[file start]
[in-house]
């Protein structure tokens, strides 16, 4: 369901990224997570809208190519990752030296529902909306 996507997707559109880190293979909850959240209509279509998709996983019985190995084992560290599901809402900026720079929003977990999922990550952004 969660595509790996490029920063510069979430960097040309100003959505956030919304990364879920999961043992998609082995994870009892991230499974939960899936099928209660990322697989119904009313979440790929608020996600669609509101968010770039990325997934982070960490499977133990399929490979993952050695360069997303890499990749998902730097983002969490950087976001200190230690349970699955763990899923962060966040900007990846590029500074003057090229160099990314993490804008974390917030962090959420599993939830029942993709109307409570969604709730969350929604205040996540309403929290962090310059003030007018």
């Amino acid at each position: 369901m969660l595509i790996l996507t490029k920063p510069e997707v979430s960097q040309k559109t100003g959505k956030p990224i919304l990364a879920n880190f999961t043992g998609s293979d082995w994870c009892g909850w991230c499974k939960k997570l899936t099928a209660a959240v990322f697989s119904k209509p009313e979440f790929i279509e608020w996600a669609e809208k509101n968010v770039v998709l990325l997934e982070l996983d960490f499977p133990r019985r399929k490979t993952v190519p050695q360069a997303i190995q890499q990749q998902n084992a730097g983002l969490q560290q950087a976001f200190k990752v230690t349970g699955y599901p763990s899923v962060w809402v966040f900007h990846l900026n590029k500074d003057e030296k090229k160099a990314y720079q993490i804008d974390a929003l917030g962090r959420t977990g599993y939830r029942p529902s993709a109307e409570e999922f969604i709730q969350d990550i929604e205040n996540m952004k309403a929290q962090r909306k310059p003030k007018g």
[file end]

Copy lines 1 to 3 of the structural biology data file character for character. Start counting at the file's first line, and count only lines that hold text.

[in-house]
């Protein structure tokens, strides 16, 4: 369901990224997570809208190519990752030296529902909306 996507997707559109880190293979909850959240209509279509998709996983019985190995084992560290599901809402900026720079929003977990999922990550952004 969660595509790996490029920063510069979430960097040309100003959505956030919304990364879920999961043992998609082995994870009892991230499974939960899936099928209660990322697989119904009313979440790929608020996600669609509101968010770039990325997934982070960490499977133990399929490979993952050695360069997303890499990749998902730097983002969490950087976001200190230690349970699955763990899923962060966040900007990846590029500074003057090229160099990314993490804008974390917030962090959420599993939830029942993709109307409570969604709730969350929604205040996540309403929290962090310059003030007018």
């Amino acid at each position: 369901m969660l595509i790996l996507t490029k920063p510069e997707v979430s960097q040309k559109t100003g959505k956030p990224i919304l990364a879920n880190f999961t043992g998609s293979d082995w994870c009892g909850w991230c499974k939960k997570l899936t099928a209660a959240v990322f697989s119904k209509p009313e979440f790929i279509e608020w996600a669609e809208k509101n968010v770039v998709l990325l997934e982070l996983d960490f499977p133990r019985r399929k490979t993952v190519p050695q360069a997303i190995q890499q990749q998902n084992a730097g983002l969490q560290q950087a976001f200190k990752v230690t349970g699955y599901p763990s899923v962060w809402v966040f900007h990846l900026n590029k500074d003057e030296k090229k160099a990314y720079q993490i804008d974390a929003l917030g962090r959420t977990g599993y939830r029942p529902s993709a109307e409570e999922f969604i709730q969350d990550i929604e205040n996540m952004k309403a929290q962090r909306k310059p003030k007018g």